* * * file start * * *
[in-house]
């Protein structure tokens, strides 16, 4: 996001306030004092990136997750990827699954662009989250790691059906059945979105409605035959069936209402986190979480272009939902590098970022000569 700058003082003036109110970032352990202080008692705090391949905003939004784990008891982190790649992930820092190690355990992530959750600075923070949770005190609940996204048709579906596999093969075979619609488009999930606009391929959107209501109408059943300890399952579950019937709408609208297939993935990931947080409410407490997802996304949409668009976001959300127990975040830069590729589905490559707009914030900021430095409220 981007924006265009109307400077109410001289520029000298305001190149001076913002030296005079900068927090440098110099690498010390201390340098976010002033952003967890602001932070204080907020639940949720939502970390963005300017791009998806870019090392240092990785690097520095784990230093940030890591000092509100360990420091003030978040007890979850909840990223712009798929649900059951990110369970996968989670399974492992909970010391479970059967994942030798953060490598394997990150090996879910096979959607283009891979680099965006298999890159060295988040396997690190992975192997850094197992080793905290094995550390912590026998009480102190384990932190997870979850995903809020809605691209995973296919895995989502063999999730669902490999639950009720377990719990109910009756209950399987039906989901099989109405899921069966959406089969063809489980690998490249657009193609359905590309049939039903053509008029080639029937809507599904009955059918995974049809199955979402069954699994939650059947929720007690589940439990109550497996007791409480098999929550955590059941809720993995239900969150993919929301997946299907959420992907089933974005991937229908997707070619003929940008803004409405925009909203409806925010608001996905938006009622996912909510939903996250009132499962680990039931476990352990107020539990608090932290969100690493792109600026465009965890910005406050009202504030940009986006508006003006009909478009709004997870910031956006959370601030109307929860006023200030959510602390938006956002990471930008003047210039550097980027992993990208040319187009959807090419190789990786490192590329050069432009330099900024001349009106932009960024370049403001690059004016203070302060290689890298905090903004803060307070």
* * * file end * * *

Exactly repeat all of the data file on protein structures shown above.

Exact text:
[in-house]
């Protein structure tokens, strides 16, 4: 996001306030004092990136997750990827699954662009989250790691059906059945979105409605035959069936209402986190979480272009939902590098970022000569 700058003082003036109110970032352990202080008692705090391949905003939004784990008891982190790649992930820092190690355990992530959750600075923070949770005190609940996204048709579906596999093969075979619609488009999930606009391929959107209501109408059943300890399952579950019937709408609208297939993935990931947080409410407490997802996304949409668009976001959300127990975040830069590729589905490559707009914030900021430095409220 981007924006265009109307400077109410001289520029000298305001190149001076913002030296005079900068927090440098110099690498010390201390340098976010002033952003967890602001932070204080907020639940949720939502970390963005300017791009998806870019090392240092990785690097520095784990230093940030890591000092509100360990420091003030978040007890979850909840990223712009798929649900059951990110369970996968989670399974492992909970010391479970059967994942030798953060490598394997990150090996879910096979959607283009891979680099965006298999890159060295988040396997690190992975192997850094197992080793905290094995550390912590026998009480102190384990932190997870979850995903809020809605691209995973296919895995989502063999999730669902490999639950009720377990719990109910009756209950399987039906989901099989109405899921069966959406089969063809489980690998490249657009193609359905590309049939039903053509008029080639029937809507599904009955059918995974049809199955979402069954699994939650059947929720007690589940439990109550497996007791409480098999929550955590059941809720993995239900969150993919929301997946299907959420992907089933974005991937229908997707070619003929940008803004409405925009909203409806925010608001996905938006009622996912909510939903996250009132499962680990039931476990352990107020539990608090932290969100690493792109600026465009965890910005406050009202504030940009986006508006003006009909478009709004997870910031956006959370601030109307929860006023200030959510602390938006956002990471930008003047210039550097980027992993990208040319187009959807090419190789990786490192590329050069432009330099900024001349009106932009960024370049403001690059004016203070302060290689890298905090903004803060307070």